N1 to Mt. 2.2 “Saying, Where is he that is born King of the Jews? for we have seen his star in the east, and are come to worship him.” (“The King” is one of the divine titles Ps 10:16 and so used in the worship of the Church 1Ti 1:17 but Christ is never called “King of the Church.” He is “King of the Jews” Mt 2:2 and Lord and “Head of the Church” Eph 1:22-23 Cmt. on Mt 16:18 Cmt. on Heb 12:23 Mt 16:18; Heb 12:23.)
N3 p995 to Mt. 2.15 “And was there until the death of Herod: that it might be fulfilled which was spoken of the Lord by the prophet, saying, Out of Egypt have I called my son.” (The words quoted are in Ho 11:1 and the passage illustrates the truth that prophetic utterances often have a latent and deeper meaning than at first appears. Israel, nationally, was a “Song 1:1” Ex 4:22 but Christ was the greater “Song 1:1” Ro 9:4-5; Isa 41:8; 42:1-4; 52:13-14 where the servant-nation and the Servant-Son are both in view.)
Adam: N3 p 997 to Mt. 4.1 “Matthew 4:1 Then was Jesus led up of the Spirit into the wilderness to be tempted of the devil.” (The temptation of Christ, the “last Adam” 1Co 15:45 is best understood when contrasted with that of the “first man Adam.” Adam was tempted in his place of lord of creation, a lordship with but one reservation, the knowledge of good and evil Ge 1:26; 2:16-17. Through the woman he was tempted to add that also to his dominion. Falling, he lost all. But Christ had taken the place of a lowly Servant, acting only from and in obedience to the Father. Php 2:5-8; Joh 5:19; 6:57; 8:28,54 Cmt. on Isa 41:8 that He might redeem a fallen race and a creation under the curse Ge 3:17-19; Ro 8:19-23. Satan’s one object in the threefold temptation was to induce Christ to act from Himself, in independency of His Father. The first two temptations were a challenge to Christ from the god of this world to prove Himself indeed the Son of God (Mt 4:3,6). The third was the offer of the usurping prince of this world to divest himself of that which rightfully belonged to Christ as Son of man and Son of David, on the condition that He accept the sceptre on Satan’s world-principles (cf. Joh 18:36). Cmt. on Re 13:8. Christ defeated Satan by a means open to His humblest follower, the intelligent use of the word of God (Mt 4:4,7). In his second temptation Satan also used Scripture, but a promise available only to one in the path of obedience. The scene give emphasis to the vital importance of “rightly dividing the word of truth” 2Ti 2:15.)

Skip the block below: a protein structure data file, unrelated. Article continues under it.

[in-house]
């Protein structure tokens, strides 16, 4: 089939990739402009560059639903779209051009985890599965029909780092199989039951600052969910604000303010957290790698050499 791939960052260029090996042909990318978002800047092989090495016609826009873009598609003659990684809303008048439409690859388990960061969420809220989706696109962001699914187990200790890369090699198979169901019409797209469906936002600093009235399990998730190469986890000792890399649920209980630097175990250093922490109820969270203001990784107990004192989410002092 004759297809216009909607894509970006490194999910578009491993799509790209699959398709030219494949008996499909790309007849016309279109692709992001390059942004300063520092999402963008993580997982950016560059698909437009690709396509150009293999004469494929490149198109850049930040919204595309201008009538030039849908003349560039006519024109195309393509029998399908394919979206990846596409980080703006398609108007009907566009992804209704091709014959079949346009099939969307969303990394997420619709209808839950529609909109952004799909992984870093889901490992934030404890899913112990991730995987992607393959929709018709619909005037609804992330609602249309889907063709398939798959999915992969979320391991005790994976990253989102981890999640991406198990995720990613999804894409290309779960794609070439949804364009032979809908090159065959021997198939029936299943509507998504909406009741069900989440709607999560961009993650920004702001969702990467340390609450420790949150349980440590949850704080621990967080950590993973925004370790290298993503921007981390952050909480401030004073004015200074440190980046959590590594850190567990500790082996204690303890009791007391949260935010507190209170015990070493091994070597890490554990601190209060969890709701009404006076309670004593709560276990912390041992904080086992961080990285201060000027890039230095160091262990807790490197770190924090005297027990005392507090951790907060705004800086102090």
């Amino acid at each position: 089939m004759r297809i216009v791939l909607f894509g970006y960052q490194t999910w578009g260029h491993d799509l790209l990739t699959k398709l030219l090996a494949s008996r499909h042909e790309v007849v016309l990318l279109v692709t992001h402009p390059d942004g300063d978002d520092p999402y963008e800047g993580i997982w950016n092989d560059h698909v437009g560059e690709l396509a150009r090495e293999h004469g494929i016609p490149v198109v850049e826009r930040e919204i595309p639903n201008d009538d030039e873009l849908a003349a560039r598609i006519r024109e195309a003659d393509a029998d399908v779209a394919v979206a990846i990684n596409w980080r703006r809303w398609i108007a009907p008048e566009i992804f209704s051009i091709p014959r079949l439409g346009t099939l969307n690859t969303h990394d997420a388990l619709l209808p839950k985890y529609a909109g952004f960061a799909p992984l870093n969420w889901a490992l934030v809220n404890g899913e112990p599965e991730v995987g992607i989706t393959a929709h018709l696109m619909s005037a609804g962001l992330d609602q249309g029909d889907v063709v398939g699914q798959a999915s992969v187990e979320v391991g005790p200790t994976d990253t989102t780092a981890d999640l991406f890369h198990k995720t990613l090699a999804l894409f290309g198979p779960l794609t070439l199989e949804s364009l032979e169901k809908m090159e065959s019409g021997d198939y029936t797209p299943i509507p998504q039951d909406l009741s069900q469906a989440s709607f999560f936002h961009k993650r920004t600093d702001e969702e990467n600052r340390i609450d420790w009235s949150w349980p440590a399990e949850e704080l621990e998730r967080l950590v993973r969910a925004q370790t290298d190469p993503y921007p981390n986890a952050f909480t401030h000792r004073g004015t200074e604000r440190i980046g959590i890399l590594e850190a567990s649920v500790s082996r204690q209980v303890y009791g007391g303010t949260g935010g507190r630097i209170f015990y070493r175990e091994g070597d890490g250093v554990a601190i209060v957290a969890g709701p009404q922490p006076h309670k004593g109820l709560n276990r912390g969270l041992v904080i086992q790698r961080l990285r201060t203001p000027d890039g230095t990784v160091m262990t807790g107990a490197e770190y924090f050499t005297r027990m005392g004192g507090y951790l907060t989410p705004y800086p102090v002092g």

N2 p1005 to Mt. 8.2. “And, behold, there came a leper and worshipped him, saying, Lord, if thou wilt, thou canst make me clean.” Gr. kurios. The first occurrence of the word as applied to Jesus with His evident sanction. In itself the word means ‘master,’ and is so used of mere human relationships in, e.g., Mt. 6.24; 15.27; Mk. 13.35; Eph. 6.9. Both uses, divine and human, are brought together in Col. 4.1. It is the Gr. equivalent of the Heb. Adonai (see Gen. 15.2, note), and is so used by Jesus Christ in Mt. 22.43-45. In the N.T. the distinctive uses of kurios (Lord) are: (1) As the N.T. translation of the Heb. Jehovah (LORD), e.g., Mt. 1.20, 22; 2.15; 3.3; 4.7, 10; 11.25; 21.9; Mk. 12.29, 30; Lk. 1.68; 2.9. (2) Jesus Himself so uses kurios, e.g. Mt. 4.7, 10; 11.25; Mk. 12.11, etc. (3) But the great use of kurios is as the divine title of Jesus, the Christ. In this sense it occurs in the N.T. 663 times. That the intent is to identify Jesus Christ w the OT deity is evident from Mt. 3.3; 12.8; 21.9 (Psa 118.26); 22.43-45; Lk. 1.43; John 8.58; 14.8-10; 20.28; Acts 9.5; 13.33 (Psa. 2). See John 20.28, note.
Jn. 10.10: “The thief cometh not, but for to steal, and to kill, and to destroy: I am come that they might have life, and that they might have it more.”
John 12.24 “Verily, verily, I say unto you, Except a corn of wheat fall into the ground and die, it abideth alone: but if it die, it bringeth forth much fruit.”
John 3.6: “That which is born of the flesh is flesh; and that which is born of the Spirit is spirit.”
Jn. 1 [Correct translation follows. There are no participles in the Greek. All reliable Greek scholars translate the verse as follows. Plus, to make the verse consistent with the remainder of Scripture, the verse must be translated thus. To translate the verse other than follows reveals that the translator twisted his translation to fit his desired conclusion. JWs used this translation for most of their history, then they changed it because it presented an insurmountable obstacle to their theology.] “1 In the beginning was the Word, and the Word was with God, and the Word was God. 14 and the Word was made flesh, and dwelt among us (and we beheld his glory, the glory as of the only begotten of the Father,) full of grace and truth.”
Jn. 1.1. No Greek scholar has ever translated the passage, “A God.”